London is facing a housing crisis. The population is growing but the capital cannot deliver enough homes – especially affordable.
WSP | Indigo’s ‘A-Z of London Planning’, which analyses key data for each London borough, underlines the disparity between planning consents and completions.
Over the past 10 years, the mismatch is quite staggering, even allowing for the obvious time lag between a scheme being consented and its completion.
The reasons for the shortfall over the past decade are both obvious and complex. The economic and political situation, at both a local and a national level, has clearly affected the private sector’s desire and ability to deliver more homes.
There is an increasingly strong argument that policies designed to produce more affordable homes are having the opposite effect as developers find it frustrating to navigate increasingly politicised housing policy.
Our research also highlights the disparity between the desire and the ability of inner London boroughs to deliver more homes compared with outer London boroughs. Inner boroughs accounted for 66% of all new homes built in London during 2018, which is surprising given the land constraints of inner London.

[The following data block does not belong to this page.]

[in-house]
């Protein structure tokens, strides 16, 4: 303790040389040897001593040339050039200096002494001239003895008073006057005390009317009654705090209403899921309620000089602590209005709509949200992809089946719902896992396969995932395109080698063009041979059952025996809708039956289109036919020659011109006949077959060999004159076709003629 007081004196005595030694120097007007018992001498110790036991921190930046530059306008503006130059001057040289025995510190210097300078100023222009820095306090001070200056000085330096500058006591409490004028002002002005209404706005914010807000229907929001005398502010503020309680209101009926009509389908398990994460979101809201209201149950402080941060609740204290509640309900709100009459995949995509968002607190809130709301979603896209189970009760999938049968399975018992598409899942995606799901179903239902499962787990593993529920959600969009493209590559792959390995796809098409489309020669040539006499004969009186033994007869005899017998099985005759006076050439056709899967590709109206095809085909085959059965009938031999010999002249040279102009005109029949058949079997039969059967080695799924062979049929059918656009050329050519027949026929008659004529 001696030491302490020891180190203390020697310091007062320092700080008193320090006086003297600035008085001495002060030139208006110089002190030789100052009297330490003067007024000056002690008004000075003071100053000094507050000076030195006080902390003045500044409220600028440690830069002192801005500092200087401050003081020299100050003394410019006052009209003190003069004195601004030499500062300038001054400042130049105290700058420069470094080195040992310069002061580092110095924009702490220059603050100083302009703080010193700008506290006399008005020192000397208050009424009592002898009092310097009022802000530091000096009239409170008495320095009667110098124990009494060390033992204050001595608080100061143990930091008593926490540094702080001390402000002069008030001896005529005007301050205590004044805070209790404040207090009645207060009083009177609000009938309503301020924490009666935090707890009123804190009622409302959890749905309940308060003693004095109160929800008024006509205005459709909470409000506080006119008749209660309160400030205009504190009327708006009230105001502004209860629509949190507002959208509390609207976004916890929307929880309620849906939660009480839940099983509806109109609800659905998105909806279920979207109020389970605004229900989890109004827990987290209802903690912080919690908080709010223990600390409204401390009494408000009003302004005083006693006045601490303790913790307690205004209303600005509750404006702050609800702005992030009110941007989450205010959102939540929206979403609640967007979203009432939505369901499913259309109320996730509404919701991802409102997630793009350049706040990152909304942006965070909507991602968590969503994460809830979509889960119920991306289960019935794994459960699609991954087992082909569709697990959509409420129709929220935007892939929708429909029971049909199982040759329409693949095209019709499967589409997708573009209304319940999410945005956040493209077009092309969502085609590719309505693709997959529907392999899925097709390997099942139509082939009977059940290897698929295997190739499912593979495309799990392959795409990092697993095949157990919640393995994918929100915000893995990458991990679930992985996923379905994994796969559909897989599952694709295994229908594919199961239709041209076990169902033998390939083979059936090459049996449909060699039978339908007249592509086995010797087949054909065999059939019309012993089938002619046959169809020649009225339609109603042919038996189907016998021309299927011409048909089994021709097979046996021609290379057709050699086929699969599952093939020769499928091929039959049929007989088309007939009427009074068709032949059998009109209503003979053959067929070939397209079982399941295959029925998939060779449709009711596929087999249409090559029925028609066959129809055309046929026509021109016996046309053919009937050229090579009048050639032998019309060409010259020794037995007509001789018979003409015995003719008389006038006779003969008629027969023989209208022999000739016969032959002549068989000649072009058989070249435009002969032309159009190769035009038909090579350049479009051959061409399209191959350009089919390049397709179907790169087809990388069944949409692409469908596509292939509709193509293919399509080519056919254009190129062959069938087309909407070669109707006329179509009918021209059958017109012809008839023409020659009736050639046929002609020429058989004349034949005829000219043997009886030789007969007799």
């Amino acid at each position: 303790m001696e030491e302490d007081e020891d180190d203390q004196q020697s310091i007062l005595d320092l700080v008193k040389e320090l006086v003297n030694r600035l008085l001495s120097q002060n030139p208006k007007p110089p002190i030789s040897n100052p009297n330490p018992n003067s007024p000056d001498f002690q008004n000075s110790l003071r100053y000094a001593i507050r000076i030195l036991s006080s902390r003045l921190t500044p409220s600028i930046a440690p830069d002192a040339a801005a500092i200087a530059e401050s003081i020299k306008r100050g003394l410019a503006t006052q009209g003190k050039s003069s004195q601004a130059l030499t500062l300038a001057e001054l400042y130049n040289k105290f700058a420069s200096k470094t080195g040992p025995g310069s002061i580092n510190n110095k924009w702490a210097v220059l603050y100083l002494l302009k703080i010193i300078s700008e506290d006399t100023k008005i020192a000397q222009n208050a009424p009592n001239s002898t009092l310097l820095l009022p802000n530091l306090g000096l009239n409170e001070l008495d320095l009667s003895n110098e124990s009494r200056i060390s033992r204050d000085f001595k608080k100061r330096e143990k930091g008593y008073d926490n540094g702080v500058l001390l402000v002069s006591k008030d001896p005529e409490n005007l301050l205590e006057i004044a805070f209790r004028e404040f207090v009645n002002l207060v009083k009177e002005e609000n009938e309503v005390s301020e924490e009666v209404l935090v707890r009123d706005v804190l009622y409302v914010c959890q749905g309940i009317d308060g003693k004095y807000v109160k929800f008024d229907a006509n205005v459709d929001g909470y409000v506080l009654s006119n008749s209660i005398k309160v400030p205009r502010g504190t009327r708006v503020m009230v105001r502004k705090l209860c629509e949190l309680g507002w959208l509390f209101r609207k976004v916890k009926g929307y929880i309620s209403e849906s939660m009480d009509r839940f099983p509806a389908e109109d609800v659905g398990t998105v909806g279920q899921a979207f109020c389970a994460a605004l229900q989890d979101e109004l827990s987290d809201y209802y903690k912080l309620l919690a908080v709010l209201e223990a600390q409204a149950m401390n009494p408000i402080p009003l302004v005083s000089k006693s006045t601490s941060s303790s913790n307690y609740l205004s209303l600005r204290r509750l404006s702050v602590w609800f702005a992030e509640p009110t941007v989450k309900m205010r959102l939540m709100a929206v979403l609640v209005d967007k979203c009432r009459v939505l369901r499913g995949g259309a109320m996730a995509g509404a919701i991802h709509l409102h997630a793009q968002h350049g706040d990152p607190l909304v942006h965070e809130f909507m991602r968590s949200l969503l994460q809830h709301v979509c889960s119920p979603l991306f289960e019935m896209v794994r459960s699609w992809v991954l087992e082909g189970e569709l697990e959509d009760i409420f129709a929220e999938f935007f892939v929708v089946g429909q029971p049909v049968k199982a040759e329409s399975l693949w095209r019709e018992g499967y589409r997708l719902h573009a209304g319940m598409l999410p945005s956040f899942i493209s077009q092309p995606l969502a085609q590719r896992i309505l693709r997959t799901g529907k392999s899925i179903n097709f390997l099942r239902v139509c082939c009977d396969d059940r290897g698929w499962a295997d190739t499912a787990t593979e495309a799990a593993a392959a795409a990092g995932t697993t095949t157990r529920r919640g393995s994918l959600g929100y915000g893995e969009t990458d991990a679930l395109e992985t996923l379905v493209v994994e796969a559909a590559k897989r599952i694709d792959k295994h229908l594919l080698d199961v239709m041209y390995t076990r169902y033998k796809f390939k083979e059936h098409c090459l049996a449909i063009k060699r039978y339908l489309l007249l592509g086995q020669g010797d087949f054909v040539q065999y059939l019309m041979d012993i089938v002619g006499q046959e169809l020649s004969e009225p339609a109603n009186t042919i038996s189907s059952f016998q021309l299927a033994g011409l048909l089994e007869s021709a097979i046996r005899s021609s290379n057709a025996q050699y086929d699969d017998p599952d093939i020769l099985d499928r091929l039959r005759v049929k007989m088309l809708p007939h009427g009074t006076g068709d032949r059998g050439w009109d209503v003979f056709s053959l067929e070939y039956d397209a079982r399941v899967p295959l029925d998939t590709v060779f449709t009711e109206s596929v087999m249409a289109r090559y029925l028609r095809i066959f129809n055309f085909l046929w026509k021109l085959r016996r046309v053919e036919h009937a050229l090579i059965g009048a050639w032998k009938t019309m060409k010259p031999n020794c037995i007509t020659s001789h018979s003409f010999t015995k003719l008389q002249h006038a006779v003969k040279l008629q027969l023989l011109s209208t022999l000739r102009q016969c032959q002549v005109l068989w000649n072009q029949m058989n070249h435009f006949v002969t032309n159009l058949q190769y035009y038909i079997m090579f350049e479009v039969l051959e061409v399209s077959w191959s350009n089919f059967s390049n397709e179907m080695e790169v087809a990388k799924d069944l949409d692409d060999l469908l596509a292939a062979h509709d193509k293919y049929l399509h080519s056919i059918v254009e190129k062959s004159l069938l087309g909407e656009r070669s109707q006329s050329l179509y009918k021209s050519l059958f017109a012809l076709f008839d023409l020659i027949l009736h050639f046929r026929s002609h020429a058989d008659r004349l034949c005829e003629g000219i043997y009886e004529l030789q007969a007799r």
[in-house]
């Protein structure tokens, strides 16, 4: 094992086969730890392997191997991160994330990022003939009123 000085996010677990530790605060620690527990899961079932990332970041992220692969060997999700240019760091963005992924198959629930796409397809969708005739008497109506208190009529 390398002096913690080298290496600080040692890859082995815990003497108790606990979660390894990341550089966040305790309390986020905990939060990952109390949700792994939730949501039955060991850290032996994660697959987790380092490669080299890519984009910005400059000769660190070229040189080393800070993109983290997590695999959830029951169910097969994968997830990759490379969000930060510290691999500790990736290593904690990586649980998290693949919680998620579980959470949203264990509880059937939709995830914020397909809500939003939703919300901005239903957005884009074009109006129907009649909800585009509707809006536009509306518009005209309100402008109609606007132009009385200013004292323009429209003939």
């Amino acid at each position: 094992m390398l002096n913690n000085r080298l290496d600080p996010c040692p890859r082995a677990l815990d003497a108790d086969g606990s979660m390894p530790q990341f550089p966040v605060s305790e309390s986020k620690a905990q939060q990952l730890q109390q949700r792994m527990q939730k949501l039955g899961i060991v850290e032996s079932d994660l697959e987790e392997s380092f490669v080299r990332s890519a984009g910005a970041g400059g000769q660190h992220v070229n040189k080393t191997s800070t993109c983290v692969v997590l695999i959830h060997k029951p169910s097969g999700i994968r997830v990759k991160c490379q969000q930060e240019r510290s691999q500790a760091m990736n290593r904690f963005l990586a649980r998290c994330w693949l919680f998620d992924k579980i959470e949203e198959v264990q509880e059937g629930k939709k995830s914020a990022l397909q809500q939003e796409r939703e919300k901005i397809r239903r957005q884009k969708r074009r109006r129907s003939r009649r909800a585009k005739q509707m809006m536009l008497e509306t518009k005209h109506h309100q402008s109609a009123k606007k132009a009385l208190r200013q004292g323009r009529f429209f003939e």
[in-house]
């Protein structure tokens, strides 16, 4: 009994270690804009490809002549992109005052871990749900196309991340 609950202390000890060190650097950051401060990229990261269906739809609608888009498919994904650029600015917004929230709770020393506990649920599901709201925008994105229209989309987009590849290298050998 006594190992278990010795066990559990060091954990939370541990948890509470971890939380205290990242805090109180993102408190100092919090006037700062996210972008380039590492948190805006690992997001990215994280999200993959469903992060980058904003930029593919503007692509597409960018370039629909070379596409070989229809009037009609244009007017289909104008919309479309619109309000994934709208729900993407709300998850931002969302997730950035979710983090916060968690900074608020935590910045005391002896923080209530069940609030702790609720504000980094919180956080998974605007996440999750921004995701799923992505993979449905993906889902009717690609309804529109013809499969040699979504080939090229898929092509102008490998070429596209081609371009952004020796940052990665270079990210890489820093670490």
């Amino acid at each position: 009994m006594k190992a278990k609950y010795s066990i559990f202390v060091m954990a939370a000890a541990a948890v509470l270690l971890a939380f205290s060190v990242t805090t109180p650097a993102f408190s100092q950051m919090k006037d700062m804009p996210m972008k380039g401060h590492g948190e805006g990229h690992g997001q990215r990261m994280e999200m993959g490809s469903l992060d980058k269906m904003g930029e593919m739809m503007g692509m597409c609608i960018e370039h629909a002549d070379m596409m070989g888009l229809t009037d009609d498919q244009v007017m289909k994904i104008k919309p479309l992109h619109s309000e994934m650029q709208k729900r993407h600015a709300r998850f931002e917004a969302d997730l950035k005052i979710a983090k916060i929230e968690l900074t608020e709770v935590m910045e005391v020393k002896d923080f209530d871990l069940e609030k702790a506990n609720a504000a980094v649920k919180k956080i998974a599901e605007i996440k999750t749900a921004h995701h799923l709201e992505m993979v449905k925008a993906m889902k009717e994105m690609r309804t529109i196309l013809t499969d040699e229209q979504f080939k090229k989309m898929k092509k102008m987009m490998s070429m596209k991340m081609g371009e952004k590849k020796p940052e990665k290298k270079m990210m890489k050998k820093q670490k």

We believe this is partly the result of land supply constraints. Boroughs such as Bromley, for example, are blessed with vast tracts of open spaces and as much as 52% of their total areas designated green belt.
Regardless of whether this land is delivering any real green-belt benefits, there is a reluctance to release sites that have little or no impact on urban sprawl. Also, some of these boroughs are being restrained by the need to provide land for industrial development and thereby create local jobs.
But without appropriate housing, who will fill the new job opportunities created by industrial development? At the heart of this debate is one simple truth: it is local authorities that need to build affordable homes rather than rely on the private sector, and allow the development industry to deliver homes either for sale or rent.
The key question is therefore: are local authorities given the financial firepower to undertake such a task? If not, what are we waiting for?
Nick Belsten is executive director at WSP | Indigo